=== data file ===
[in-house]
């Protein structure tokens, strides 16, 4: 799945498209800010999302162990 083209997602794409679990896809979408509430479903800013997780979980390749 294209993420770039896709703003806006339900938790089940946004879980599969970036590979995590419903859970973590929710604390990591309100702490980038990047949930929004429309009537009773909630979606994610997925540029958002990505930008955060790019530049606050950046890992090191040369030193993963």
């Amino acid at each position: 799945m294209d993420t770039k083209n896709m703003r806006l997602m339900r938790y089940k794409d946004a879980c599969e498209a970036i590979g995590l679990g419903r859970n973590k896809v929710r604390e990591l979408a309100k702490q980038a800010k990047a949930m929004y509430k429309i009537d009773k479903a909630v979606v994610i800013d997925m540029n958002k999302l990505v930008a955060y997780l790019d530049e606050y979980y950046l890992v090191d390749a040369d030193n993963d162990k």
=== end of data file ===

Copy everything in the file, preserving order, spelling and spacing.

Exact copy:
[in-house]
């Protein structure tokens, strides 16, 4: 799945498209800010999302162990 083209997602794409679990896809979408509430479903800013997780979980390749 294209993420770039896709703003806006339900938790089940946004879980599969970036590979995590419903859970973590929710604390990591309100702490980038990047949930929004429309009537009773909630979606994610997925540029958002990505930008955060790019530049606050950046890992090191040369030193993963």
């Amino acid at each position: 799945m294209d993420t770039k083209n896709m703003r806006l997602m339900r938790y089940k794409d946004a879980c599969e498209a970036i590979g995590l679990g419903r859970n973590k896809v929710r604390e990591l979408a309100k702490q980038a800010k990047a949930m929004y509430k429309i009537d009773k479903a909630v979606v994610i800013d997925m540029n958002k999302l990505v930008a955060y997780l790019d530049e606050y979980y950046l890992v090191d390749a040369d030193n993963d162990k």